What heeding a decade and a half of dating advice can mean.
Once there was a good Christian girl who dreamed of growing up, getting married, and having children. She read all the right books and did all the right things. She read about how she was a princess in God's sight and how he wanted the very best for her. She committed herself to sexual purity, to high standards, and to waiting for the good Christian man that God was going to bring her.
Just as she was getting old enough to start dating, however, she noticed something. Some of the popular Christian books were talking about not dating at all, and just being friends, until God had made it clear that the guy she liked was exactly the right one for her. Her Sunday school teachers taught from a very popular book about how dating was unbiblical, and how a truly righteous young Christian man would initiate a courtship with marriage as the goal, working in tandem with the girl's father and the pastor and others in the church body.
The heroine of our story observed that as these things were being taught, the level of romantic involvement among her peers at church, not very high to begin with, shrank to practically nonexistent.
But the knowing ones, the Christians who seemed to have all the answers, told her, "You're young, there's plenty of time, and you need to learn patience." So she concentrated on her education without worrying too much about men. She graduated from college and found a good job, and then she started to look in earnest for the right man. All the guys in her church were apparently still waiting for the divine signal to initiate courtship (an idea that she had never really taken to), but there were dating websites, and there was the occasional colleague or friend of a friend.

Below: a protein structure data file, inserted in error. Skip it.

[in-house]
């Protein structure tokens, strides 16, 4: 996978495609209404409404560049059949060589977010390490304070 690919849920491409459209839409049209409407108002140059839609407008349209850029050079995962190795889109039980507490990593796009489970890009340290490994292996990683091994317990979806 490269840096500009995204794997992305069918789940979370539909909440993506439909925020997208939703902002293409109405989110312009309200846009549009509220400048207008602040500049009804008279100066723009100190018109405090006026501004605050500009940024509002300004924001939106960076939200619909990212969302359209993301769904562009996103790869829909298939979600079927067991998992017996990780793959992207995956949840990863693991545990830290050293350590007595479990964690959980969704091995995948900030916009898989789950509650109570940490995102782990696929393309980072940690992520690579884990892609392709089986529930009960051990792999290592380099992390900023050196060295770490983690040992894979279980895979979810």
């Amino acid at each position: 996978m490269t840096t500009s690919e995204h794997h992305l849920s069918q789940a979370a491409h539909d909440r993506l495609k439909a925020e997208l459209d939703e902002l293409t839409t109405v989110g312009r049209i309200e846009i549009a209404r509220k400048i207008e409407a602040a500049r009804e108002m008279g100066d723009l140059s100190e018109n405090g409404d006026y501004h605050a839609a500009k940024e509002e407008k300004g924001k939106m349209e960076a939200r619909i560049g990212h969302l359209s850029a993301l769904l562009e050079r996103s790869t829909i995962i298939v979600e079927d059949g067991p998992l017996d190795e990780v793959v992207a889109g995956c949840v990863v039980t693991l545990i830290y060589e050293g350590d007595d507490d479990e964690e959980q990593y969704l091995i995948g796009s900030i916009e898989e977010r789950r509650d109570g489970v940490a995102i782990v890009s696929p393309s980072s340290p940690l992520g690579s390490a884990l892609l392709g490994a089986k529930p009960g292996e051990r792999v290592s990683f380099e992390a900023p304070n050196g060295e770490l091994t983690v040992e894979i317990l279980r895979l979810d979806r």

So the girl dated around for a while, but nothing seemed to work out. She remembered her high standards and tried her best to be faithful to them. She wasn't going to settle for a young man who wasn't strong in his faith, mature, well-mannered, and kind.
And the knowing ones shook their heads and said, "You're too picky."
So the girl tried harder to make things work. She tried to give every reasonably decent guy every chance she could. She spent as much time as she could with as many Christian guys as she could.
And the knowing ones shook their heads and said, "You're spending too much time just being friends with guys. They need to know you're romantically interested."
The girl worked on learning to show she was romantically interested. She tried to smile and flirt and be nice and dress prettily. And the knowing ones shook their heads and said, "Watch it, you're being too forward. Let the man pursue you. They don't like it when you do the pursuing."
So the girl worked on being passive. She was quiet and meek and let the guys start every conversation. And she got fewer and fewer dates as time went by. She had her 30th birthday, and then another birthday, and then another. And the knowing ones shook their heads and said, "You've spent too much time and energy on school and work. How did any of that teach you to be a good wife and learn to follow a man? You should have married young and had children long ago."